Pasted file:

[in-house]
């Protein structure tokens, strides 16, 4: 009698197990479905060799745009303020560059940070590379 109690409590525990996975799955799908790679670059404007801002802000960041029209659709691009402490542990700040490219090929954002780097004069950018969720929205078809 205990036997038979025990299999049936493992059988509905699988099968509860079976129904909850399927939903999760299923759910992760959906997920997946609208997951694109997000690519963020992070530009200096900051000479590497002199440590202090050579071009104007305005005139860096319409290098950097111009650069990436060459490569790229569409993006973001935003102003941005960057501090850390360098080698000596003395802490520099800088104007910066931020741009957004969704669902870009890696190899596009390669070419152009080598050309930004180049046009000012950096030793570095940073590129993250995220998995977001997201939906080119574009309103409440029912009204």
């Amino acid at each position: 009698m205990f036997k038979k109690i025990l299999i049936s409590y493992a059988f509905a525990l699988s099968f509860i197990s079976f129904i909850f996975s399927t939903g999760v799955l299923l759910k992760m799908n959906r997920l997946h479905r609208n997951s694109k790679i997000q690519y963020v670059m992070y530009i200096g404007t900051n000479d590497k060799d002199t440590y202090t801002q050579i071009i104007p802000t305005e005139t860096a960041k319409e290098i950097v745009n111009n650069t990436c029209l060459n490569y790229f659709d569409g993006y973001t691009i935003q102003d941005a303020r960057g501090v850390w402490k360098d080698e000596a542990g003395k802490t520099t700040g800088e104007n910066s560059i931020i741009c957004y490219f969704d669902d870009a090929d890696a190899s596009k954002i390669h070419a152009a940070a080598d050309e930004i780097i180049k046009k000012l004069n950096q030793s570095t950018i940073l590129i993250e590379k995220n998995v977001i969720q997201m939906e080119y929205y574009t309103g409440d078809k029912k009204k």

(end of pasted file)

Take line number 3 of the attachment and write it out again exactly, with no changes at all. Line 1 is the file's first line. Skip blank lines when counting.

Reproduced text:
């Amino acid at each position: 009698m205990f036997k038979k109690i025990l299999i049936s409590y493992a059988f509905a525990l699988s099968f509860i197990s079976f129904i909850f996975s399927t939903g999760v799955l299923l759910k992760m799908n959906r997920l997946h479905r609208n997951s694109k790679i997000q690519y963020v670059m992070y530009i200096g404007t900051n000479d590497k060799d002199t440590y202090t801002q050579i071009i104007p802000t305005e005139t860096a960041k319409e290098i950097v745009n111009n650069t990436c029209l060459n490569y790229f659709d569409g993006y973001t691009i935003q102003d941005a303020r960057g501090v850390w402490k360098d080698e000596a542990g003395k802490t520099t700040g800088e104007n910066s560059i931020i741009c957004y490219f969704d669902d870009a090929d890696a190899s596009k954002i390669h070419a152009a940070a080598d050309e930004i780097i180049k046009k000012l004069n950096q030793s570095t950018i940073l590129i993250e590379k995220n998995v977001i969720q997201m939906e080119y929205y574009t309103g409440d078809k029912k009204k």